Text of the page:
- Nesdale, Iris
- RAN operations, Ship histories and stories, Post WWII
- RAN Ships
- HMAS Sydney III, HMAS Murchison, HMAS Condamine, HMAS Anzac II, HMAS Culgoa, HMAS Shoalhaven, HMAS Bataan, HMAS Warramunga I, HMAS Tobruk I
- June 2007 edition of the Naval Historical Review (all rights reserved)
This is a slightly abbreviated version of Chapter 13 from the book Action Stations – Tribal Destroyers of the Royal Australian Navy by the late Iris Nesdale, published by the HMAS Warramunga Veterans’ Association, South Australian Branch. It is reprinted here with the kind permission of the author’s son, Oliver Nesdale.
The Korean War proper began in June 1950. HMAS Warramunga, apart from a March visit to New Zealand, had spent the first seven months in home waters. On 6 August she sailed north to join the United Nations forces, her first duty to escort HM Ships Ceylon and Unicorn to Pusan, departing Hong Kong on 25 August. The Tribal was to do two tours of duty off Korea, spending altogether nineteen months of strenuous service in the northern waters – icy waters during the winter months.
We tended to accept the Korean War and Allies involvement in it without question, but why were they involved – the Royal Navy, the United States Navy, the Royal Canadian Navy, the Royal Australian Navy? What could possibly be the reason for all that involvement, even whilst allowing that representation from the Royal Navies tended to be somewhat modest as to numbers.
After Japan’s defeat in 1945, it was decided that her forces in Northern Korea would surrender to the Commander of Soviet forces. Those in the South could surrender to General Macarthur, and land below the 38th Parallel became known as South Korea. The decision was duly put into motion, but the Soviets interpreted the plan differently.
What happened then was almost inevitable.
With plenty of Soviet know-how and Chinese assistance, North Korea prepared to invade the South, troops sweeping down well armed with Russian and other weapons. Britain then sent ships and troops to show support for the United States, when that country weighed in to assist the South. Britain and the USA were, of course, joined by Australia, Canada and New Zealand in offering assistance.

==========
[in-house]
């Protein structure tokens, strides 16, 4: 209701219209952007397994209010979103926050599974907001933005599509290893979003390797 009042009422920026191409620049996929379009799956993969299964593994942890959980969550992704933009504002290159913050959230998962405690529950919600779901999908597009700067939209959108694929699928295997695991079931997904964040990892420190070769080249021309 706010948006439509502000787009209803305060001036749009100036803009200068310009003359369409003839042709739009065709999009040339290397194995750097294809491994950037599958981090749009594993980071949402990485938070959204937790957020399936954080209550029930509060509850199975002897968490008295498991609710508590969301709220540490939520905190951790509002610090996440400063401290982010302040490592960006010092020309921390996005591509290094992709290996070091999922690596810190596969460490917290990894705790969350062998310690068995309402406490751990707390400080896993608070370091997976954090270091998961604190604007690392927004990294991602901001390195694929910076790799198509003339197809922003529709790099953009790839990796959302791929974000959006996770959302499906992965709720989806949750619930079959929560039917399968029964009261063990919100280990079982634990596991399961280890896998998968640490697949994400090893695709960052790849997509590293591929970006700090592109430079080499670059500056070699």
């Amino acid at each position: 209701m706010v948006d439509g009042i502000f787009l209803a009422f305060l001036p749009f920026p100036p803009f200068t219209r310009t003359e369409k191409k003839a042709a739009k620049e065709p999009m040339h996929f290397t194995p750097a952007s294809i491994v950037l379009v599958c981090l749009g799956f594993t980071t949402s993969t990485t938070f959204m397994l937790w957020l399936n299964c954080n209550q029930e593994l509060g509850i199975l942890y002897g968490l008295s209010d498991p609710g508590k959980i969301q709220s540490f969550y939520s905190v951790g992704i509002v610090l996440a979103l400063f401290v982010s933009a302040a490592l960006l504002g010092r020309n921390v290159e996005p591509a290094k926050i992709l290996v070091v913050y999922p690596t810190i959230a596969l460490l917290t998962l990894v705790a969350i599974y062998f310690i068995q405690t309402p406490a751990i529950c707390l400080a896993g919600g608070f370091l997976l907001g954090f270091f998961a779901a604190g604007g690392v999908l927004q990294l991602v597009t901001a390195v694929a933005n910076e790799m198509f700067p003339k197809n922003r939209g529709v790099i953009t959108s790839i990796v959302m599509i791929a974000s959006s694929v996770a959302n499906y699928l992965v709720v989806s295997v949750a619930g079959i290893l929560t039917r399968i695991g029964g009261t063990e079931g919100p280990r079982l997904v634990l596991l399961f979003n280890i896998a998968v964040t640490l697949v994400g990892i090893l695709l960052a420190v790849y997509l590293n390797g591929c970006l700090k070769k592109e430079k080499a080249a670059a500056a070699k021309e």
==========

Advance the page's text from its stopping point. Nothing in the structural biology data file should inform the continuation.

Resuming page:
The invasion had begun with bombardment when North Koreans crossed over the 38th Parallel, and RAN Ships already in Japan’s area were immediately placed at the disposal of the UN Naval Commander.
So the war was certainly happening; it was manned and supported. The ‘Commos’ were the ‘baddies’; USA with Britain and the Allies were the ‘goodies’, which seemed to make a general understanding of the situation.
Before the war ended names like Inchon, Seoul, Pusan, Han, Sasebo, Wonsan and Kunsan were to become increasingly familiar.
Commander Otto Humphrey Becher DSC & Bar, RAN, took command of Warramunga on 28 July 1950. He was a popular Commander, competent, and with a sense of humour that took the boredom or sting out of many a situation. Patrols and escort duties continued during the next three months.
Inchon was recaptured on 15 September after amphibious operations on the west coast using a large Naval force. Warramunga, with HM Ships Charity, Cockade, and Concord screened the carrier Triumph.
Rear Admiral W. G. Andrews CB, CBE, DSO, FO in Command of the Far Eastern Fleet, embarked in the Tribal destroyer at Sasebo for Inchon. There, an important conference with Vice-Admiral A. D. Struble, USN, discussed the official move of Seoul to South Korean civil administration.
On 17 November, Warramunga sailed to Sasebo where she remained for more than a week, but on the 28th she was escorting a US dredger to Point Lucky in Chinnmanto Channel, arriving there on the following day. She then joined Bataan at Kunsan, and for the next few days the two Tribals patrolled and carried out bombardments as North Koreans retreated.
There were landings at Wonsan, then patrols with HMC Ships Cayuga, Athabaskan and Sioux. Bataan and USS Forrest Royal now joined the four other destroyers with Cayuga the leader, Captain J. V. Brock, DSC in command. They were ordered out to assist in the evacuation of troops and wounded, waiting at the head of the Taedong River some forty miles away.
Whilst the embarkation of men onto the LSIs continued, the destroyers would give cover. Men who served in the Australian Tribals have paid warm tribute to the consistent efforts of their sister ships in the Royal Canadian Navy.
Captain Brock decided upon night sailing, and the ships moved slowly in line ahead through icy darkness and falling snow; through the minefields of swept channels.